The wealth that flowed into Dubrovnik from the fairly undisturbed trade with the East and with Southern, Western and Eastern Europe was truly enormous. First of all, it was a matter of various foods and snacks, such as Indian and Turkish tea, dates, figs, Syrian hibiscus, and above all, an abundance of the most expensive oriental goods ever, i.e. different kinds of spices, such as star anise, black pepper (or nigella), guava, cloves, cardamom (or cardamom), curry, coriander, “seven spices”, sesame, cinnamon and also, lest I forget, zadar, which still uses to flavor chickpeas, couscous, soup or cheese, and ginger, as well Turkish sweets, including halva, dried meat and fish, Indian ghee (special thick butter made from buffalo or cow milk) or cane molasses, but also wood, cosmetics, clothing, jewelry, oh, oriental jewelry and ornaments, tobacco, etc.
Decade after decade, business flourished, and the merchants (and not only) of the local aristocratic families and chiefs of the trading “dynasties” in and around Dubrovnik became richer and richer, which was also reflected in their way of life, which, I repeat, in some respects, in some ways, remember The life of the most important inhabitants of Venice or Milan, also in the architecture of the city.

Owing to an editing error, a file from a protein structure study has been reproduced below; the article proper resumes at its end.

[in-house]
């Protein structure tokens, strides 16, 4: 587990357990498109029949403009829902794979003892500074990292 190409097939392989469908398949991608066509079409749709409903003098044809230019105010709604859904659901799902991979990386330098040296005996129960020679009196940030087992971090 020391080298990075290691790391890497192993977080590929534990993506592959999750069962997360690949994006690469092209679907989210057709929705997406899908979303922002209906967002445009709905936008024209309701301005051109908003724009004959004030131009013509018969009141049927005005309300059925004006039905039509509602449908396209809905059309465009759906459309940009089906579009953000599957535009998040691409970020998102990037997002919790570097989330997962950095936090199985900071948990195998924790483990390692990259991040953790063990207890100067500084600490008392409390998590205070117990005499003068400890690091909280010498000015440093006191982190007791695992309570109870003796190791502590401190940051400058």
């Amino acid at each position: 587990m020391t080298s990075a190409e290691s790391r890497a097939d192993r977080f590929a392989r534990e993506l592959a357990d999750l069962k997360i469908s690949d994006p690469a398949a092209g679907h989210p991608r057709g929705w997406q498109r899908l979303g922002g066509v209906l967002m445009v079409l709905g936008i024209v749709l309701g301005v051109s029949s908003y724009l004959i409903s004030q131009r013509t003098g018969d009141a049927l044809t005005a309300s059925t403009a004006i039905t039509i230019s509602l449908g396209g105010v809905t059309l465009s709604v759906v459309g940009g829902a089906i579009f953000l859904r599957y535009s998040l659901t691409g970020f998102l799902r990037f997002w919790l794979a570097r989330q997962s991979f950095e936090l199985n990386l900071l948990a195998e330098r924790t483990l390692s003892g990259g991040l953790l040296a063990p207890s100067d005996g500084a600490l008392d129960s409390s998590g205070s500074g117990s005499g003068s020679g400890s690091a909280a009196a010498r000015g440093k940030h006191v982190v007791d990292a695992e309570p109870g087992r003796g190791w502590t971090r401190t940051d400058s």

The houses of Dubrovnik merchants were famous for their beauty, so much so that people came from far away to admire them. In addition, the men who presided over the city/republic were excellent diplomats, so they often achieved the seemingly impossible. For example, when they put part of their fleet at the disposal of the Kingdom of Spain (namely Philip II of the Habsburgs and then his successor Philip III) in the late 16th century, they were able to get the Ottoman Turks to agree to the condition that it would not be used in combat against them; The Turks even tolerated Dubrovnik’s trade with states and rulers who were with them on openly hostile terms. The prosperity of the city, or republic, and the self-confidence of its rulers and merchants could not be fatally shaken even by a strong earthquake in April 1667, which temporarily destroyed the port and cost the lives of several thousand of its inhabitants. People from the surrounding area.
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